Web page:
One day at primary school, I found myself wondering: “Am I black?” My class – made up mainly of South Asian Londoners like me – was being taught about Gandhi during Black History Month. This was puzzling. Gandhi, we knew well, was one of us. If, as our teacher was suggesting, the Mahatma was black, logically, would we not have to be too?
I did not know then of the widespread perception that Asians are a variation of “black”. When Enoch Powell remarked, “The black man will have the whip hand over the white man,” among those he had in mind were Asians: the Sikhs newly arrived in his Wolverhampton constituency. It was bewildering to many South Asians to be deemed black; many had just been expelled from Uganda for not being black. Others embraced black identity.
In this view, I may be as black as Tomiwa Owolade, the author of This is Not America: Why Black Lives in Britain Matter. Owolade was born in Nigeria and raised in South London. Still in his twenties, he is a writer of journalism about black culture and intellectual history (including for the New Statesman) that is bookish yet zeitgeisty. His dissent from mainstream-left identity politics has led him to be vilified, he writes, as “a coon, a house Negro, an Uncle Tom”.
It would be absurd to subsume me under the same racial category. That there exists any tradition of making Asians out to be black reflects, I feel, a wish to corral the world’s darker ethnicities into one neat category to which a single attitude may conveniently be adopted. This appeals not just to white people but to black and Asian people themselves. If Owolade’s wide-ranging book has a central theory, it is that this desire for simplicity, this willing ignorance of the distinctions of history and geography, prevails over our understanding of race in Britain today. Owolade stands instead, he says, for “specificity”, not “generalisation”, for black people as they are, not as any ideology would prefer them to be.
The book’s main case study for this is black life in Britain, whose distinction, Owolade argues, is being obscured amid America’s noisy racial reckoning. He first got wind of this when activists at UCL, where he had just finished reading English, took his department to task for racial injustice towards “BIPOC” people. Now, the “I” here refers to the indigenous native Americans usurped by white settlers centuries ago. But such race-related concepts weren’t designed to be shipped across the Atlantic; here in Europe, indigenousness is something invoked, ominously, by the far-right alone.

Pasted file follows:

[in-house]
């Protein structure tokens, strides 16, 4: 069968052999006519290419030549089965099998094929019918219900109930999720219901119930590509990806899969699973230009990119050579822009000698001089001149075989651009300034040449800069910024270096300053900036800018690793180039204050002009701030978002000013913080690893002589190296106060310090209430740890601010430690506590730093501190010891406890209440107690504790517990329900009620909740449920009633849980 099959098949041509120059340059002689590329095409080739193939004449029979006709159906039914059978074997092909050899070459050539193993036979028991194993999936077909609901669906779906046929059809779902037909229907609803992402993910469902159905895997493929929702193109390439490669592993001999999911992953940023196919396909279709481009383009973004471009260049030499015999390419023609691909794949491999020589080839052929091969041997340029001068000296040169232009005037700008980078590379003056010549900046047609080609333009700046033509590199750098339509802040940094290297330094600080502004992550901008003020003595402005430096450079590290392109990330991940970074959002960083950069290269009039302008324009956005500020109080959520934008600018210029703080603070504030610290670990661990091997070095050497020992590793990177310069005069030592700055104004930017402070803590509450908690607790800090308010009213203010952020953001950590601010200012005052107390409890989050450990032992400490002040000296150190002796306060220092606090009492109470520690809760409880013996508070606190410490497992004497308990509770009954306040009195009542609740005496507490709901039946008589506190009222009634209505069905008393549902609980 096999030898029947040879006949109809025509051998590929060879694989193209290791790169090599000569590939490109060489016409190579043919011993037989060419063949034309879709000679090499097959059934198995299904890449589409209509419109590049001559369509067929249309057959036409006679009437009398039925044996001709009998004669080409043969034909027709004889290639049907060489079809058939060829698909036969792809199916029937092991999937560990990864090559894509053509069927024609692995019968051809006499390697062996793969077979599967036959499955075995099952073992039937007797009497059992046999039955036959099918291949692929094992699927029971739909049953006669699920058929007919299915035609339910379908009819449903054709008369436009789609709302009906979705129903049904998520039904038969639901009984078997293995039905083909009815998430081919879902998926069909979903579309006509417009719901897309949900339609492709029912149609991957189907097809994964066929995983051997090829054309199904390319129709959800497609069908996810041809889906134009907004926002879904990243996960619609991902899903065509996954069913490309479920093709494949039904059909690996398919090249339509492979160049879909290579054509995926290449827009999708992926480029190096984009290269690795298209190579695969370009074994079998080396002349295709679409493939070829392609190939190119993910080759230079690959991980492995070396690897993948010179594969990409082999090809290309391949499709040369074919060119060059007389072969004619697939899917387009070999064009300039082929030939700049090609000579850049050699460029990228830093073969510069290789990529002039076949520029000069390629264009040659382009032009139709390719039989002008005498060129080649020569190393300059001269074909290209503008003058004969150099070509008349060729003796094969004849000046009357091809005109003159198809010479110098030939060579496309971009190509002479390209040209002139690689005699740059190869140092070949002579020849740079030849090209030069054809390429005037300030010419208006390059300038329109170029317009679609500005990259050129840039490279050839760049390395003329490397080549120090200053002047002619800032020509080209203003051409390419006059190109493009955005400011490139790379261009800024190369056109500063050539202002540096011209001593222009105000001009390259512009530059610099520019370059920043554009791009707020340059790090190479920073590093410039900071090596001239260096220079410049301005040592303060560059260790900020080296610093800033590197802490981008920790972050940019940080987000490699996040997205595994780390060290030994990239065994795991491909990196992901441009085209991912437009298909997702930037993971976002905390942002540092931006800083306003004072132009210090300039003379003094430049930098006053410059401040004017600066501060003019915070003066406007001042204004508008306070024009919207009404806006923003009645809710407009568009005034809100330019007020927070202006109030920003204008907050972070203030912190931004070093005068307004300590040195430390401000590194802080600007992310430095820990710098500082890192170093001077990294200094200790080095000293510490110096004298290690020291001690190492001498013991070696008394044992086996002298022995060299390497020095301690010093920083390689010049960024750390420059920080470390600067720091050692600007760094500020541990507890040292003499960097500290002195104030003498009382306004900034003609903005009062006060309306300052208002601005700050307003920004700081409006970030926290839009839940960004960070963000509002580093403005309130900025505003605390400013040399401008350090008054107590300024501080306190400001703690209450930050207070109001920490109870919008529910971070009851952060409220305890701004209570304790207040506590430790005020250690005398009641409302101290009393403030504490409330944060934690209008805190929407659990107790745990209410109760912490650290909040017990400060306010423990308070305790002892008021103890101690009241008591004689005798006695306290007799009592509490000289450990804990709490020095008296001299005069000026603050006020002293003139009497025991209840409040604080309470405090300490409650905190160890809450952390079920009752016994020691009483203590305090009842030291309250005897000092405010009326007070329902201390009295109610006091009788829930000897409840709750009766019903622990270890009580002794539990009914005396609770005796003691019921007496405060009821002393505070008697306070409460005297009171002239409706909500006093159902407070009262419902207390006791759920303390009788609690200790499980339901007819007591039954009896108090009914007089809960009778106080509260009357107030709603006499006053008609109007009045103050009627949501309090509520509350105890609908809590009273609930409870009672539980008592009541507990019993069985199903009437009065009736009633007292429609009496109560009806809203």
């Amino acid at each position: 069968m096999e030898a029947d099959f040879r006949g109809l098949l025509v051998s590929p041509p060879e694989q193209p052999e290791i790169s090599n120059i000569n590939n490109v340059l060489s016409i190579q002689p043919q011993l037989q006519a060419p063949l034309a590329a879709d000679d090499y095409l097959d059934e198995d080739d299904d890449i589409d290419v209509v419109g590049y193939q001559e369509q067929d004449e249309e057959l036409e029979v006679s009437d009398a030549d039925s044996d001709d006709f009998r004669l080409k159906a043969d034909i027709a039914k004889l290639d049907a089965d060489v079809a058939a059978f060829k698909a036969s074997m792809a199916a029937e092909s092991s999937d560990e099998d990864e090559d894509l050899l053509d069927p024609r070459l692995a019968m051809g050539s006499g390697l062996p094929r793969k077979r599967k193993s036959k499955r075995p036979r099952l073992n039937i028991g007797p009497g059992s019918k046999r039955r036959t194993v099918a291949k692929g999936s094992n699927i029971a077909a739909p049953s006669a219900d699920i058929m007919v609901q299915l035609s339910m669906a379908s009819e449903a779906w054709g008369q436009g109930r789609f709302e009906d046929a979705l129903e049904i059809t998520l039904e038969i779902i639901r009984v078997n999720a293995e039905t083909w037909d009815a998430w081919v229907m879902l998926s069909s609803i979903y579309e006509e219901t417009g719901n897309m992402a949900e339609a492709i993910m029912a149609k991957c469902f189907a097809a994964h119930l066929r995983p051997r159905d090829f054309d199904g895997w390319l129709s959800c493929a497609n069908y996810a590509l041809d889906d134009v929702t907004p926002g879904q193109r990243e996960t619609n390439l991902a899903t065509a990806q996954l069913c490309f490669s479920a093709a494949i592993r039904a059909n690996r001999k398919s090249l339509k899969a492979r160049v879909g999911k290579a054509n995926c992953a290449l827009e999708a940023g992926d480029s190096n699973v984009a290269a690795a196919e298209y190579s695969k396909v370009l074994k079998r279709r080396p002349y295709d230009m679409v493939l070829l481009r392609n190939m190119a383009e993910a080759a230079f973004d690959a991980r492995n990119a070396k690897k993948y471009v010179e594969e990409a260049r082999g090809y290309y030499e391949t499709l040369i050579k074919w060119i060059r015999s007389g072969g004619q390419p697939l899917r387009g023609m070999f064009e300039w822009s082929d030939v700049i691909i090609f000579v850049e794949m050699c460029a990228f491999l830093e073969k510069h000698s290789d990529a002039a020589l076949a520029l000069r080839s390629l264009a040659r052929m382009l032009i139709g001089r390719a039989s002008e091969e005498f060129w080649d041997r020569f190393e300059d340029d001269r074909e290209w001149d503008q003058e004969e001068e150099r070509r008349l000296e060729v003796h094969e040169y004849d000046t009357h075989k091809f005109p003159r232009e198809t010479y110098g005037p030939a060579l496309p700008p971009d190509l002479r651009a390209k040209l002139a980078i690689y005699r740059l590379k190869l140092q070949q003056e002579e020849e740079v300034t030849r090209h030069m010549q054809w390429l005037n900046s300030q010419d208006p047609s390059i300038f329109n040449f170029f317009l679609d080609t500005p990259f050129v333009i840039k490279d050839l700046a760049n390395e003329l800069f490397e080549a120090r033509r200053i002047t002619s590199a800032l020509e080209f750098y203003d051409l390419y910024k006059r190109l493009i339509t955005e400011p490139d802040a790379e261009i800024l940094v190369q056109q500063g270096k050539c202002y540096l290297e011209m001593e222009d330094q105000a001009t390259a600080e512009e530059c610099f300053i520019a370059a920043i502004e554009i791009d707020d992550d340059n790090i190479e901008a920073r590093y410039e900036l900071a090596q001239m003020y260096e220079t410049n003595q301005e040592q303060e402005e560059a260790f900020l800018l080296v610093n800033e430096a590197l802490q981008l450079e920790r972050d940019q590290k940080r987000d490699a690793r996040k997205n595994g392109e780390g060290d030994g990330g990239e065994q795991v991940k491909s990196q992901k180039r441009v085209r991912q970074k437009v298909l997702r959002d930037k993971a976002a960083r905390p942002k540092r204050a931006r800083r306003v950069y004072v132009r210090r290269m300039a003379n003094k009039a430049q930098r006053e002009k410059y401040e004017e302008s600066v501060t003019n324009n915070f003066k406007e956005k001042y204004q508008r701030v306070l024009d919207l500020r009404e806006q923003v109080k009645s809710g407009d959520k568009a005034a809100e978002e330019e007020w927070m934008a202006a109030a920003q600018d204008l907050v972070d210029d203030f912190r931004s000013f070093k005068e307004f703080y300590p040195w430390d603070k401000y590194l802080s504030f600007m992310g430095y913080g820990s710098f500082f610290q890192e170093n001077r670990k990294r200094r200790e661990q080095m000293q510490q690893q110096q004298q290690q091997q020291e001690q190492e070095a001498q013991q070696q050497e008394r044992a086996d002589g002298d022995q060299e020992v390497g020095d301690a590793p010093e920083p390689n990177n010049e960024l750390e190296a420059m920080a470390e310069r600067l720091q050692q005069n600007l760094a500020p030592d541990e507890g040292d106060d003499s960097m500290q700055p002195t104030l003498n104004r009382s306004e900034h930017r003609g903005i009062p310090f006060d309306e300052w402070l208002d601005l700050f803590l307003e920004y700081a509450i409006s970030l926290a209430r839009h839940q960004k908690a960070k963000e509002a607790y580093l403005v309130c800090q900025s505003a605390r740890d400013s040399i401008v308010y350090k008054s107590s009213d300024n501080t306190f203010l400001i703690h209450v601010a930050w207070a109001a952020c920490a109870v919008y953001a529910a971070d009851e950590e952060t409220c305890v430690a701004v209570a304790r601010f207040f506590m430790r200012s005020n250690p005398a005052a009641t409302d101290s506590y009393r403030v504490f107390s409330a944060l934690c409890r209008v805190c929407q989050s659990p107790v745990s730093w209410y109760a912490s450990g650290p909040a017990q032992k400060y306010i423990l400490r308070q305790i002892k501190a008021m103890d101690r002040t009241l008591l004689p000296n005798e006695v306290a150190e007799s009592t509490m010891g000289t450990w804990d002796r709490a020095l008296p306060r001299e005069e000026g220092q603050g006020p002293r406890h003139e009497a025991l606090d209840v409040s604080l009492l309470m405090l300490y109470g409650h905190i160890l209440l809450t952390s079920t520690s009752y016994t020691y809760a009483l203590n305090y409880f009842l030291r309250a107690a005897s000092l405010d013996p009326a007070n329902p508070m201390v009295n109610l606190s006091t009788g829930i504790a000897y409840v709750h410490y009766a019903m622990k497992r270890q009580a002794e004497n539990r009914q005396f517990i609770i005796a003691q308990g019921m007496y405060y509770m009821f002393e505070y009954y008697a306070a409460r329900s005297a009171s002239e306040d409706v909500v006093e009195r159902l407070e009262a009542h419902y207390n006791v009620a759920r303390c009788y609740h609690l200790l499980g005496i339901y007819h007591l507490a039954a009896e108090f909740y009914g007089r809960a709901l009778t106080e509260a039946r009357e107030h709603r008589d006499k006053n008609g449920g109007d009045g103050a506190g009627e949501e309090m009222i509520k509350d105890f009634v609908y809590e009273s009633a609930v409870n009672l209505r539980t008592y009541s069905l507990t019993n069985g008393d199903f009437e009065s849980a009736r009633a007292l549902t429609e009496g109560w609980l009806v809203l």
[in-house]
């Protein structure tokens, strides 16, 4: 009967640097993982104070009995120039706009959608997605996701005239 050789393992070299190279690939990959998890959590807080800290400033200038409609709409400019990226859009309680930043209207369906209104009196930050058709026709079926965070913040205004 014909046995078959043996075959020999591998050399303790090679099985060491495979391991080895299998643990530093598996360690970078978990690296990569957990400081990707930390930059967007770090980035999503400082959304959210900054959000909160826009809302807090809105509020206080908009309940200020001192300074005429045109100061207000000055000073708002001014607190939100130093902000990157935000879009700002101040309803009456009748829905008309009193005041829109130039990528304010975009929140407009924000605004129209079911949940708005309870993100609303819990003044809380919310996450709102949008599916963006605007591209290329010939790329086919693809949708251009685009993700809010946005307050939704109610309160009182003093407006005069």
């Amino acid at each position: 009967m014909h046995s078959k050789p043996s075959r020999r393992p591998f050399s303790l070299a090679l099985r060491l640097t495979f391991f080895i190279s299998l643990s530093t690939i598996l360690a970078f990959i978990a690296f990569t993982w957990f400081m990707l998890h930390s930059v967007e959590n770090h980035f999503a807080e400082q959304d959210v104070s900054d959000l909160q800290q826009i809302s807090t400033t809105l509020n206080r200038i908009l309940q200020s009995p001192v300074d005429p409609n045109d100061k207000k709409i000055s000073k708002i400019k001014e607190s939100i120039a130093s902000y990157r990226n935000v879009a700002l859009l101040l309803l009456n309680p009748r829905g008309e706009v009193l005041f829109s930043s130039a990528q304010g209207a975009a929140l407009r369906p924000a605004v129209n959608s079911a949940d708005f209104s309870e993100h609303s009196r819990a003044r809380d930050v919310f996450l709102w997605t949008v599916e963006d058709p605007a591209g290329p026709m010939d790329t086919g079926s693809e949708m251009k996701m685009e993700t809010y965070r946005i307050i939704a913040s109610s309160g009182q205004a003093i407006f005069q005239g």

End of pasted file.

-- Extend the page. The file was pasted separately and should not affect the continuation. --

This Americanisation of Britain’s race conversation took off after George Floyd’s killing in 2020. “Prominent race activists and political figures in Britain” equated the predicament of black people in the US with the British situation, which is the product of another history entirely, devoid of America’s lynchings and “Jim Crow” laws. The latter are recent enough to still cast a shadow over the present.
African-Americans today do commonly live in deprived black-majority cities such as Detroit and New Orleans. That’s a demographic impossibility in Britain, where less than 4 per cent of the population is black. Black people feature in Britain’s racial disparities, but in Owolade’s telling there is little of the American-style segregation so striking to Brits when they see it across the pond. That includes Owolade, whose sister-in-law is African-American. He was astonished no white friends or relations of hers were in attendance at her wedding in the US. I am not sure that would be so unusual among Brits. More than that, there are virtually all-black schools, churches, streets, estates in the UK. Not cities though, so Owolade’s broader point stands.
[See also: Gary Younge: how racism shaped my critical eye]
In its focus on British distinctiveness, the book soft-pedals a patriotism rooted in black-British cultural achievements. Owolade certainly isn’t of the “Inglan is a bitch” school of black-British thought (to quote Linton Kwesi Johnson). But it must be stressed that Owolade does not deny racism in Britain. His intent, indeed, is to engender a form of antiracism that is UK-specific, thus more truthful and useful. He warns: